"Miss Peregrine’s Home for Peculiar Children" Movie Review

Updated on August 23, 2019
popcollin profile image

Collin's been a movie critic since 2009. In real life he works in marketing and is also a novelist ("Good Riddance" published in Oct 2015).

Miss Peregrine's Home for Peculiar Children
Miss Peregrine's Home for Peculiar Children | Source

Once upon a time Tim Burton was the Sultan of Spooky, the King of Creepy. His early work, including Beetlejuice, Edward Scissorhands, and even his 1989 spin on Batman are still masterworks of eerie, dark filmmaking. Lately, though, his efforts have skewed more toward just plain odd. 2010’s Alice in Wonderland and 2012’s Dark Shadows are both ultimately forgettable, and 2014’s Big Eyes came and went with a collective shrug from audiences and critics alike.

Burton fans, however, surely rejoiced when news spread that he would be directing the film adaptation of Miss Peregrine’s Home for Peculiar Children. If ever there was material that would be the perfect avenue for Burton’s grand return to form, surely this was it. Ransom Riggs’ bestselling novel is full of darkness and weird things and death and mayhem and monsters.

What we actually get, however, is just another in the growing line of shrug-worthy Tim Burton films. While there are moments in Peregrine where we’re shown glimpses of the Burton we used to know and love, they’re too few and far between to make the film entirely worthwhile. In fact if you went in not knowing, it would be nearly impossible to tell that Burton had a hand in it at all.

Asa Butterfield stars as Jake, a Florida teenager who grew up listening to his grandfather Abe (Terence Stamp) tell amazing stories about, well, peculiar children. After a monster attack leaves Abe clinging to life, he gives his grandson a cryptic message to find the loop and that the bird will explain everything. Jake eventually figures out that Abe was referring to his wartime children’s home on an island off the coast of Wales, so he heads off, father in tow, to find answers.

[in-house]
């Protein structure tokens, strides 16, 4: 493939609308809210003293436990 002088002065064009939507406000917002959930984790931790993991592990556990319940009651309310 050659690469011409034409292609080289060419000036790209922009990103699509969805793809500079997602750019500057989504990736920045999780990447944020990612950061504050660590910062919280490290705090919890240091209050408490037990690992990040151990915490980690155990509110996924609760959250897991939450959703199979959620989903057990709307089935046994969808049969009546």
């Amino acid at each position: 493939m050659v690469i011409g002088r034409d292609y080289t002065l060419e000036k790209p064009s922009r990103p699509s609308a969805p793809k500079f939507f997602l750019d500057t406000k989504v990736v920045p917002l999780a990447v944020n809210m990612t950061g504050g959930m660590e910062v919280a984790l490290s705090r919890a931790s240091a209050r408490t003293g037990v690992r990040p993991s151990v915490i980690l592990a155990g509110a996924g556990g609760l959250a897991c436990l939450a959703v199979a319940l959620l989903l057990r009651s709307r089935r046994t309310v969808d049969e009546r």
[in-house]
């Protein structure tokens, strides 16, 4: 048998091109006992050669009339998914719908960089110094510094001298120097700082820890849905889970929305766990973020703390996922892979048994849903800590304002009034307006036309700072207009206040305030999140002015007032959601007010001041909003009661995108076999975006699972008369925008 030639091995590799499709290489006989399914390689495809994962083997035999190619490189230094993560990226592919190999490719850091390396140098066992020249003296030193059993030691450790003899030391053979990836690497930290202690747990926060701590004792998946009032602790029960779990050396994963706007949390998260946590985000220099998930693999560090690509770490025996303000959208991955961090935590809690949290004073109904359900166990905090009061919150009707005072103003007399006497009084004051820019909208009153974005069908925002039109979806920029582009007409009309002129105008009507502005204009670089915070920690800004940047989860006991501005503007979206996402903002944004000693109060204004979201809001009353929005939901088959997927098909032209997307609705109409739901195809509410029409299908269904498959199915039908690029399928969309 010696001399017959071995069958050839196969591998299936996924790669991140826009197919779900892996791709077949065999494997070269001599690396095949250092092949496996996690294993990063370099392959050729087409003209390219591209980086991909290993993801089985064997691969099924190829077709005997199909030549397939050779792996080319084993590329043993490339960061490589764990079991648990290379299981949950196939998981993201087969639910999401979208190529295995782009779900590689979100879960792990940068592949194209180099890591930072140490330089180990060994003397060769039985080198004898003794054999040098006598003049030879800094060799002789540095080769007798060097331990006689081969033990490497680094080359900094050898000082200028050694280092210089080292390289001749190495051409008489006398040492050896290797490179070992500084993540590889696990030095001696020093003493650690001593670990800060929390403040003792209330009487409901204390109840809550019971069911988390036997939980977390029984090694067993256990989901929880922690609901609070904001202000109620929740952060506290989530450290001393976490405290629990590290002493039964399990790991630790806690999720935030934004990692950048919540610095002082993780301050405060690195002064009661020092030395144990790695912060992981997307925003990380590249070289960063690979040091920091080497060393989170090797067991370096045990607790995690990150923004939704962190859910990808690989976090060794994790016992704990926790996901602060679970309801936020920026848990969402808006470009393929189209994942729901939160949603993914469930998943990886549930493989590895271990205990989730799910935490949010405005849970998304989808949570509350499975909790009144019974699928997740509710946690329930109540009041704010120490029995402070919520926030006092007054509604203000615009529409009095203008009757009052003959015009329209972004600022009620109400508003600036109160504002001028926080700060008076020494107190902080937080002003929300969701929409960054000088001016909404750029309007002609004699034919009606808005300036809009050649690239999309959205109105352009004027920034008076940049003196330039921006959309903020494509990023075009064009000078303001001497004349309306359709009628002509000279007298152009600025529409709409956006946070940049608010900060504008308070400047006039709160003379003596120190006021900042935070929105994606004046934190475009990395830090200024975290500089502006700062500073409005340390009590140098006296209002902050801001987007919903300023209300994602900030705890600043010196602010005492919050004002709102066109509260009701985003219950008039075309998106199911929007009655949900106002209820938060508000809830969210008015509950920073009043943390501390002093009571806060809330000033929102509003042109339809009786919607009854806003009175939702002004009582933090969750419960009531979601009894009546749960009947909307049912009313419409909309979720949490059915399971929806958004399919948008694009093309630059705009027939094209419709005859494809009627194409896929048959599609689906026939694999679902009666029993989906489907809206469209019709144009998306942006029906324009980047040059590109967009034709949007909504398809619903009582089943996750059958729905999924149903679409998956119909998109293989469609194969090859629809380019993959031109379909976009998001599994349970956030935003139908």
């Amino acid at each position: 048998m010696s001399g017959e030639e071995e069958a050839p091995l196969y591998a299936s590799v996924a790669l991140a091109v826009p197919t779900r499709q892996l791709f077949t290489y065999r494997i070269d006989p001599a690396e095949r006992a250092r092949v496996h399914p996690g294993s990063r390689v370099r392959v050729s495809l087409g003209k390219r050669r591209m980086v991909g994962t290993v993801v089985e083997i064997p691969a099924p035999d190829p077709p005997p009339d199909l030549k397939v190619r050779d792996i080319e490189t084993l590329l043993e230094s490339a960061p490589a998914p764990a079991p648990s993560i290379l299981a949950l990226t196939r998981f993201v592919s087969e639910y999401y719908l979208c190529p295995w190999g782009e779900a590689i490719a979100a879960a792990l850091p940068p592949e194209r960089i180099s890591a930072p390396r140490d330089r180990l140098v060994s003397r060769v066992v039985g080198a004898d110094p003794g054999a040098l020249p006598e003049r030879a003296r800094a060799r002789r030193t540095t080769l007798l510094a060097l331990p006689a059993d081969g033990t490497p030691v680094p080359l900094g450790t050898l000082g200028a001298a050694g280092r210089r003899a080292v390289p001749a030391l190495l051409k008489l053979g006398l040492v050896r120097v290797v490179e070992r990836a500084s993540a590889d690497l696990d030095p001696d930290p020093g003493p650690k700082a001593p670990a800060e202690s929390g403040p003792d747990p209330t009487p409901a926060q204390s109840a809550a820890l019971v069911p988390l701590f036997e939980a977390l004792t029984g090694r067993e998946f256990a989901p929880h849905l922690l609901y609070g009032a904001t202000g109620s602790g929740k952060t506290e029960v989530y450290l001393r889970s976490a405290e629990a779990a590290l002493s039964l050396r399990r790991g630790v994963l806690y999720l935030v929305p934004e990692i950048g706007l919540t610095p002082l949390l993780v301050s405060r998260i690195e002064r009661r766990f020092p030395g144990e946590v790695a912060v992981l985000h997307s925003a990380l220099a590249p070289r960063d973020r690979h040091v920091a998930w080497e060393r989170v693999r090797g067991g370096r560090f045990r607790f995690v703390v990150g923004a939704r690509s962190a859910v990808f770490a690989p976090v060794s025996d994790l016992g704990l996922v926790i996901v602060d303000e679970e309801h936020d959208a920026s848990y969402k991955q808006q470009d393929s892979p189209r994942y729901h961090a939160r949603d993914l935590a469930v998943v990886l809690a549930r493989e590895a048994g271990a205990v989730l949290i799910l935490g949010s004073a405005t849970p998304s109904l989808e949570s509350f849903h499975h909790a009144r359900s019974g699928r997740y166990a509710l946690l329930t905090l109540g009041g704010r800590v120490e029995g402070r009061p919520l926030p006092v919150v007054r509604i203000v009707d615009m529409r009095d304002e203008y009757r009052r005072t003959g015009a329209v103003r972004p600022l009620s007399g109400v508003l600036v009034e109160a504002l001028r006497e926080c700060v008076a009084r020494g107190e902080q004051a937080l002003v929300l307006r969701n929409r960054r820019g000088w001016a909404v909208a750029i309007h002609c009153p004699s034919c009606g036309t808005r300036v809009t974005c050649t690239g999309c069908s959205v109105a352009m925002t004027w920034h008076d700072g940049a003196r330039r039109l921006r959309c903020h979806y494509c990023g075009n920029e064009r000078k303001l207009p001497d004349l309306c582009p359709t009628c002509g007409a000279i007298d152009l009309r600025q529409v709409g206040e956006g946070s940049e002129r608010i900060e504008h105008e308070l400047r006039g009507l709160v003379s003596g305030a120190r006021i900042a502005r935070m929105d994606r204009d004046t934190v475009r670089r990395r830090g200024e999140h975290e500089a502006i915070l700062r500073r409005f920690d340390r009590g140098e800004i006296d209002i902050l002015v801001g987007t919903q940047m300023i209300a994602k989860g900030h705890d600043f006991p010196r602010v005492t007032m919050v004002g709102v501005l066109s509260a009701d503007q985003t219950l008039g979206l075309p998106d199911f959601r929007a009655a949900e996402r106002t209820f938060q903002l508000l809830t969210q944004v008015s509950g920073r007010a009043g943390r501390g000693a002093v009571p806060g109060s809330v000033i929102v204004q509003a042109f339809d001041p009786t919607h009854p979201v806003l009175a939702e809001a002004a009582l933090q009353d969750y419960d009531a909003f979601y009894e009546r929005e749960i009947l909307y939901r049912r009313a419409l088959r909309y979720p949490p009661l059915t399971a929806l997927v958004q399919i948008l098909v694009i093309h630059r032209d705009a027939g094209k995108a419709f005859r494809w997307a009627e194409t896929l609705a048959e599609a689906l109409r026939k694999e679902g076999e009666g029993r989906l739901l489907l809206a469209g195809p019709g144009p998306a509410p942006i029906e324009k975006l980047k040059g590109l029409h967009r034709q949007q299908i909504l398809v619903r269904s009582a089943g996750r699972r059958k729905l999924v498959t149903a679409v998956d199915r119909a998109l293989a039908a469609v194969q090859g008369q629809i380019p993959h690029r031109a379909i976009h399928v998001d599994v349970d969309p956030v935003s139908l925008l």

Shortly after he arrives, Jake indeed finds the loop─a portal back to 1943, where a band of peculiar children live the same day over and over again, trying to hide from the same monsters that killed Jake’s grandfather.

Emma (Ella Purnell) can levitate and control the air, Millard (Cameron King) is invisible, Olive (Lauren McCrostie) can start fire with her touch, to name a few, and they’re all watched over by Miss Peregrine (Eva Green), who can control time and also transform into a peregrine falcon. They’re an eclectic bunch, sure, and the each of the actors has a ball with their own peculiarity. Not so much Butterfield, though, who seems to be sleepwalking through the movie, alongside his onscreen dad, played by an uncharacteristically muted Chris O'Dowd.

The screenplay by Jane Goldman (Kingsman: The Secret Service) is haphazard and feels as though she was trying to cram too much into too little time, which makes her decision to add new characters and to divert the plot so far from the book, particularly the third act, feel so odd (and unnecessary). And unfortunately Burton seems content to play things perfectly safe, never really venturing neck-deep into the whack-a-doodle world that was once synonymous with his name. The peculiar children are still there, but the film world they inhabit is disappointingly bland.


3/5 stars

Worth the 3D glasses?

It may actually be that Burton spent so much time trying to find ways to justify the 3D that the film as a whole suffered as a result. The 3D is amazing, absolutely, but it takes more than really good 3D to make a really good movie.

'Miss Peregrine's Home for Peculiar Children' trailer


    0 of 8192 characters used
    Post Comment

    No comments yet.


    This website uses cookies

    As a user in the EEA, your approval is needed on a few things. To provide a better website experience, reelrundown.com uses cookies (and other similar technologies) and may collect, process, and share personal data. Please choose which areas of our service you consent to our doing so.

    For more information on managing or withdrawing consents and how we handle data, visit our Privacy Policy at: https://maven.io/company/pages/privacy

    Show Details